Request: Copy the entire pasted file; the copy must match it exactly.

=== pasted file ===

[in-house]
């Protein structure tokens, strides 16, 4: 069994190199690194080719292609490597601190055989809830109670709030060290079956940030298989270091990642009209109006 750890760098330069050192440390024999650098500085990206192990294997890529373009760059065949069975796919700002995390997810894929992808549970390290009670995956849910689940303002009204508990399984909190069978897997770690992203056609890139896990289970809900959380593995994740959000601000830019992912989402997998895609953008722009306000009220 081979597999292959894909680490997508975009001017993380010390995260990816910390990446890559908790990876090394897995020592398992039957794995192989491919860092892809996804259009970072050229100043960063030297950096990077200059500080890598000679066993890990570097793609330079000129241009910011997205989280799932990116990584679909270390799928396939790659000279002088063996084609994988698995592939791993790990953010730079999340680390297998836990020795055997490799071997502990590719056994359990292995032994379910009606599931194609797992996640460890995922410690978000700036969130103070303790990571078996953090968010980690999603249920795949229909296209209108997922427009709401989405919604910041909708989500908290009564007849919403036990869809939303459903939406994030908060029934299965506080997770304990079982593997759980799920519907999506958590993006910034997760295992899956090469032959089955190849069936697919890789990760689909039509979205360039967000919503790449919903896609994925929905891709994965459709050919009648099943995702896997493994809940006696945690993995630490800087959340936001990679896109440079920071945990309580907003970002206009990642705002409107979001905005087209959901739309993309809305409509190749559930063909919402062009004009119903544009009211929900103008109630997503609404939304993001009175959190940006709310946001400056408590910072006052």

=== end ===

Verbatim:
[in-house]
């Protein structure tokens, strides 16, 4: 069994190199690194080719292609490597601190055989809830109670709030060290079956940030298989270091990642009209109006 750890760098330069050192440390024999650098500085990206192990294997890529373009760059065949069975796919700002995390997810894929992808549970390290009670995956849910689940303002009204508990399984909190069978897997770690992203056609890139896990289970809900959380593995994740959000601000830019992912989402997998895609953008722009306000009220 081979597999292959894909680490997508975009001017993380010390995260990816910390990446890559908790990876090394897995020592398992039957794995192989491919860092892809996804259009970072050229100043960063030297950096990077200059500080890598000679066993890990570097793609330079000129241009910011997205989280799932990116990584679909270390799928396939790659000279002088063996084609994988698995592939791993790990953010730079999340680390297998836990020795055997490799071997502990590719056994359990292995032994379910009606599931194609797992996640460890995922410690978000700036969130103070303790990571078996953090968010980690999603249920795949229909296209209108997922427009709401989405919604910041909708989500908290009564007849919403036990869809939303459903939406994030908060029934299965506080997770304990079982593997759980799920519907999506958590993006910034997760295992899956090469032959089955190849069936697919890789990760689909039509979205360039967000919503790449919903896609994925929905891709994965459709050919009648099943995702896997493994809940006696945690993995630490800087959340936001990679896109440079920071945990309580907003970002206009990642705002409107979001905005087209959901739309993309809305409509190749559930063909919402062009004009119903544009009211929900103008109630997503609404939304993001009175959190940006709310946001400056408590910072006052």